The Vagabond has heard of Colvin’s Mountain in the past. Joyce Stocks, a direct descendant of the Colvin family, recently came to the Vagabond. She mentioned her family and said that there will be a Colvin family reunion on Saturday July 28, from 12 – 3 p.m. at the Carnes Recreation Center in Attalla There will be a covered dish, door prizes and good fellowship. This will be the family’s first annual party, so hopefully many people will come to help build a family tree.
Also, Patsy Abel recently told the Vagabond that her husband, Kenneth Abel, was the grandson of Major Colvin. In addition, Susan Wright said that Major Colvin was her grandfather. The Vagabond did get to see the major’s burial site in Rainbow City and his old home place in Hokes Bluff. While at the old home place, the Vagabond met a very nice person, Larry McCreless, who allowed the Vagabond to make photos of the beautiful area in which the Colvins once lived. Larry also spoke about the nearby springs and where the house once was located.
The Vagabond has attempted to put together as much of the history of the Colvin family he could find. As with any genealogical research, there’s always something new under the sun. The Vagabond hopes that this will cause many persons to research for more accurate answers and to find answers to such questions as what happened to Major Colvin’s first wife and when married his second wife.
Major Alford Hardwick Colvin was born in the year of 1807 at Chesterfield County, South Carolina. His parents were Andrew Feaster Colvin (1785 – 1849) and Jemima Petrie Colvin (1785 – 1872).
Colvin came in a wagon train consisting of 45 covered wagons headed to Monroe and Ruston, La. The wagon train consisted of brothers, sisters, aunts, uncles and cousins. The trip was 17 months long and nearly 1,000 miles. Some family members believe Colvin was in the area as early as the late 1820s. He definitely was in Alabama by 1849, as records were found wherein Colvin received land from the U.S. government.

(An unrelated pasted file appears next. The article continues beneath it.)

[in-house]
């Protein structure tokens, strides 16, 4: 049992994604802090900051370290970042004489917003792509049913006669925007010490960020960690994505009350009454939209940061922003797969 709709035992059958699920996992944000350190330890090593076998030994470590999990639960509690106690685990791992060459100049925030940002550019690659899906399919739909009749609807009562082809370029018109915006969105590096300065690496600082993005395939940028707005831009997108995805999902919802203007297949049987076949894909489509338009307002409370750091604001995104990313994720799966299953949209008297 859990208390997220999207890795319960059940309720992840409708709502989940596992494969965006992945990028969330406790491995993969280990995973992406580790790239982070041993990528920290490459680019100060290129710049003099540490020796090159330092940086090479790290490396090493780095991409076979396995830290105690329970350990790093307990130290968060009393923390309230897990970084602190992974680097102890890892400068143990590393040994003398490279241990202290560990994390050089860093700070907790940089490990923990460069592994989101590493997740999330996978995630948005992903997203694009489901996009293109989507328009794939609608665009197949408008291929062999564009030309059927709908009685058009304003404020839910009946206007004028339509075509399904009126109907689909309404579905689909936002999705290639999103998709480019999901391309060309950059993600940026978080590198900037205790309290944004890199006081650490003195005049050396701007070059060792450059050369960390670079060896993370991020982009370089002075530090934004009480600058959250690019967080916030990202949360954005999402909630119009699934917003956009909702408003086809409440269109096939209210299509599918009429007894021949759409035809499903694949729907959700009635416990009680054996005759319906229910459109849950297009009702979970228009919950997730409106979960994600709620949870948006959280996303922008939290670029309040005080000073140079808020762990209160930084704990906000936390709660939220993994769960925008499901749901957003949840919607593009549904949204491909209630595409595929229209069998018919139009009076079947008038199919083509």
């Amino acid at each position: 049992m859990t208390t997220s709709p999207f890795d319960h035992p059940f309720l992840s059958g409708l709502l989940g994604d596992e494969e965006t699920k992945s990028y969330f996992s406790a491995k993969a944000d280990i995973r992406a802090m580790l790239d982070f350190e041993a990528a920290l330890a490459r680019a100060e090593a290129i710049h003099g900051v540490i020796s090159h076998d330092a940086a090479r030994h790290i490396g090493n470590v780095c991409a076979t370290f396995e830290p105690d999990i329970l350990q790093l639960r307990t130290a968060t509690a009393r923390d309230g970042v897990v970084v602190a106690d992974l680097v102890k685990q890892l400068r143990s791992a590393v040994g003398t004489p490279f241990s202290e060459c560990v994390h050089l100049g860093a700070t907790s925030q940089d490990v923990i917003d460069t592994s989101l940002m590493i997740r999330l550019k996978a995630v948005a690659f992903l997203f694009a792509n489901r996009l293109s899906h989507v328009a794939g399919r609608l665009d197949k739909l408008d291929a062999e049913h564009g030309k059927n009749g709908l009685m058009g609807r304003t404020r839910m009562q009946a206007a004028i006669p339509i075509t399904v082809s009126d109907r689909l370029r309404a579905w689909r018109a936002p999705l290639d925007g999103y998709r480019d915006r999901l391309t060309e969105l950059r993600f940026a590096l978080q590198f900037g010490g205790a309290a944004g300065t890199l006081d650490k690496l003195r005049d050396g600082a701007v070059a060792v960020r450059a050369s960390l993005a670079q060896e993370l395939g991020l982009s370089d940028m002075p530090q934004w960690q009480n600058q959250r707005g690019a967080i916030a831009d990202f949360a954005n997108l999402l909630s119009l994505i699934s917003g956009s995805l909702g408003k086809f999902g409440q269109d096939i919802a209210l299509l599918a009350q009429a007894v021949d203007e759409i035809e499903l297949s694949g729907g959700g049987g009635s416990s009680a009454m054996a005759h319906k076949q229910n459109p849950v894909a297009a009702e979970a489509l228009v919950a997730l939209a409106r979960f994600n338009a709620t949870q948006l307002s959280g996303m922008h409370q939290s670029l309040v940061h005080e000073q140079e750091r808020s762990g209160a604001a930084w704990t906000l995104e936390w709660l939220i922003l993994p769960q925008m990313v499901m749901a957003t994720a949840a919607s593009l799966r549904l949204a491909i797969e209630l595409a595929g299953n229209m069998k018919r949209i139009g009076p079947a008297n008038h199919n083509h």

The traveling party included scouts that rode ahead and picked places to cross rivers and creeks. When the group arrived in Alabama, it came through Ford Valley and camped at one of three springs next to what is now known as Colvin Mountain.
The next morning, everybody was breaking camp and getting ready to roll, except the major. He found the spring to his liking and decided to stay at this place. He entered the government land and built a big log house.
The major’s fabulous six-chimney home was located just below and north of a gap in the mountains that is on the current Calhoun/Etowah County line and called Colvin’s Gap.
Major Colvin owned many slaves and operated a very large farm and plantation. He sold large amounts of timber and manufactured a red whiskey that he colored by adding tobacco stems to the beverage.
The major was the first white man to live in what was once Benton County, Ala. The Colvin clan has grown to a large number since that time. Colvin’s neighbors were tribes of Cherokee Indians to the north and Creek Indians to the south.
The Colvin clan never moved back to South Carolina. The family brought everything on this wagon train, including horses, cows, dogs, slaves and equipment for a blacksmith shop. Mares, colts, cows and calves were born on the trip. There even was a midwife to deliver babies and a vet for livestock, so there was no problem in that regard.
The major was a lover of good horses and would trade a horse for 40 acres of land. The major and nearby Indians became great friends. He lived there several years and improved his place. Between 1860 and 1866, possibility after the Civil War, someone from up north came by and bought Colvin’s holdings. As a result, the major moved deep into Etowah County, 10 miles westward on Steele Station Road.
He bought property and lived there till his death in 1892.
Alford Hardwick Colvin also was a Justice of the Peace. He actively prepared land deeds and marriages and was involved in church and schools. The Colvin clans were great hunters and loved to fish. The family enjoyed music, good horses and ‘purty’ women. Most of the men were tall and large and had a strong determination to finish a task, regardless how tough.
These men’s forefathers all came from Ireland and England In the 1700’s, settling in Virginia, Massachusetts, New York, Maine, Maryland, South Carolina, Texas and Georgia.
The Colvin clan consists of all walks of life. Family members became ministers, deacons, missionary, doctors, steel workers, businessmen, electricians, plumbers, lawyers, retired U.S. servicemen, U.S. Postal workers, barbers, farmers, lumber jacks, dancers, hair dressers, traders and sales people.
Major Colvin first married Lucy Crobsy. The couple had nine children – seven girls and two boys. Between 1850 and 1860, Colvin was married to Mary Jane McDonald Colvin (1817 – 1892). They had three sons – William Alfred Colvin (1856 – 1935), James Madison Colvin (1859 – 1932), and Thomas Mabry Colvin (1862 -1941).
Major Alford Hardwick Colvin died in 1888 and was buried at Old Harmony Cemetery on Rainbow Drive in Rainbow City, Alabama.